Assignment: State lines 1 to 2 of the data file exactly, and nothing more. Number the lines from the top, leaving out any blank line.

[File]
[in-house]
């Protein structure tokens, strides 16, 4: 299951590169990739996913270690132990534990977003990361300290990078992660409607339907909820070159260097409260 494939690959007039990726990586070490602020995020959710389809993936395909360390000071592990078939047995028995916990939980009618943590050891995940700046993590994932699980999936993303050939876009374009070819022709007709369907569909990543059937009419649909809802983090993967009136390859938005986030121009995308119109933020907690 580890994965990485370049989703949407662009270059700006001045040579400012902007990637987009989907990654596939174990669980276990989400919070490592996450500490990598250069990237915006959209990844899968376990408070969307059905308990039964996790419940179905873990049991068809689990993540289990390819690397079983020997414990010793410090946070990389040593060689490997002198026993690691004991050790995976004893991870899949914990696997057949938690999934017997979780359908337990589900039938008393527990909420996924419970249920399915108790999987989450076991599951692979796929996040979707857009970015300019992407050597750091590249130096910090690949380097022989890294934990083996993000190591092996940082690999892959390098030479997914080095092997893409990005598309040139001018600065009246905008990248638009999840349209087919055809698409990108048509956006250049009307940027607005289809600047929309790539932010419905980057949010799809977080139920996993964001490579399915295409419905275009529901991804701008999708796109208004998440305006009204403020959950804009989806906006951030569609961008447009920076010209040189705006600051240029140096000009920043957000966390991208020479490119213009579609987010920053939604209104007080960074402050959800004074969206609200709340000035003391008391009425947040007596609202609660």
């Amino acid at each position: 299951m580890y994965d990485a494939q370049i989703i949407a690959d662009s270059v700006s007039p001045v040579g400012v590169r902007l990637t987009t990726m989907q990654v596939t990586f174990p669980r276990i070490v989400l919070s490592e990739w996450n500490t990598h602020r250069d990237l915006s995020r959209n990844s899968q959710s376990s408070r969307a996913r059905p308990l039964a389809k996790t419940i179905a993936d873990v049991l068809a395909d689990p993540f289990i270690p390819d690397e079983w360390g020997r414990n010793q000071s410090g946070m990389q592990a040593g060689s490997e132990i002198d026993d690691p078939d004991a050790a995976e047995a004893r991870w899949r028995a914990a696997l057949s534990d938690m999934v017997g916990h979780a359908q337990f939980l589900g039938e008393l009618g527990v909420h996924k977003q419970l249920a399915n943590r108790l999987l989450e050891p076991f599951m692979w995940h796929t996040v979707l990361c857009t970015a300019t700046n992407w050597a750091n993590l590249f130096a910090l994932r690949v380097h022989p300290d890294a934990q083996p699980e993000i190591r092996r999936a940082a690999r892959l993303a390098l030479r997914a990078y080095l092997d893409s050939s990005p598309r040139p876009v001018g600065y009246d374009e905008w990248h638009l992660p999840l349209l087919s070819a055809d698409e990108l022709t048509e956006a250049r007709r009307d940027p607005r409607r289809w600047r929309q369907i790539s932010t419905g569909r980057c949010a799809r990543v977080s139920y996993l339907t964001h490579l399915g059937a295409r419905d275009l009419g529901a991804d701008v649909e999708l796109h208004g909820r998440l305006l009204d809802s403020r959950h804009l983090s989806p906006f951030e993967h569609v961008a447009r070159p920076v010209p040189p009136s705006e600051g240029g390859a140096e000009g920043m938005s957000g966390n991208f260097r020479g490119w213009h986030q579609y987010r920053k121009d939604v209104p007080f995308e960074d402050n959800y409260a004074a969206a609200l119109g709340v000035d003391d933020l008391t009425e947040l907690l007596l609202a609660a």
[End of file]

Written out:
[in-house]
């Protein structure tokens, strides 16, 4: 299951590169990739996913270690132990534990977003990361300290990078992660409607339907909820070159260097409260 494939690959007039990726990586070490602020995020959710389809993936395909360390000071592990078939047995028995916990939980009618943590050891995940700046993590994932699980999936993303050939876009374009070819022709007709369907569909990543059937009419649909809802983090993967009136390859938005986030121009995308119109933020907690 580890994965990485370049989703949407662009270059700006001045040579400012902007990637987009989907990654596939174990669980276990989400919070490592996450500490990598250069990237915006959209990844899968376990408070969307059905308990039964996790419940179905873990049991068809689990993540289990390819690397079983020997414990010793410090946070990389040593060689490997002198026993690691004991050790995976004893991870899949914990696997057949938690999934017997979780359908337990589900039938008393527990909420996924419970249920399915108790999987989450076991599951692979796929996040979707857009970015300019992407050597750091590249130096910090690949380097022989890294934990083996993000190591092996940082690999892959390098030479997914080095092997893409990005598309040139001018600065009246905008990248638009999840349209087919055809698409990108048509956006250049009307940027607005289809600047929309790539932010419905980057949010799809977080139920996993964001490579399915295409419905275009529901991804701008999708796109208004998440305006009204403020959950804009989806906006951030569609961008447009920076010209040189705006600051240029140096000009920043957000966390991208020479490119213009579609987010920053939604209104007080960074402050959800004074969206609200709340000035003391008391009425947040007596609202609660």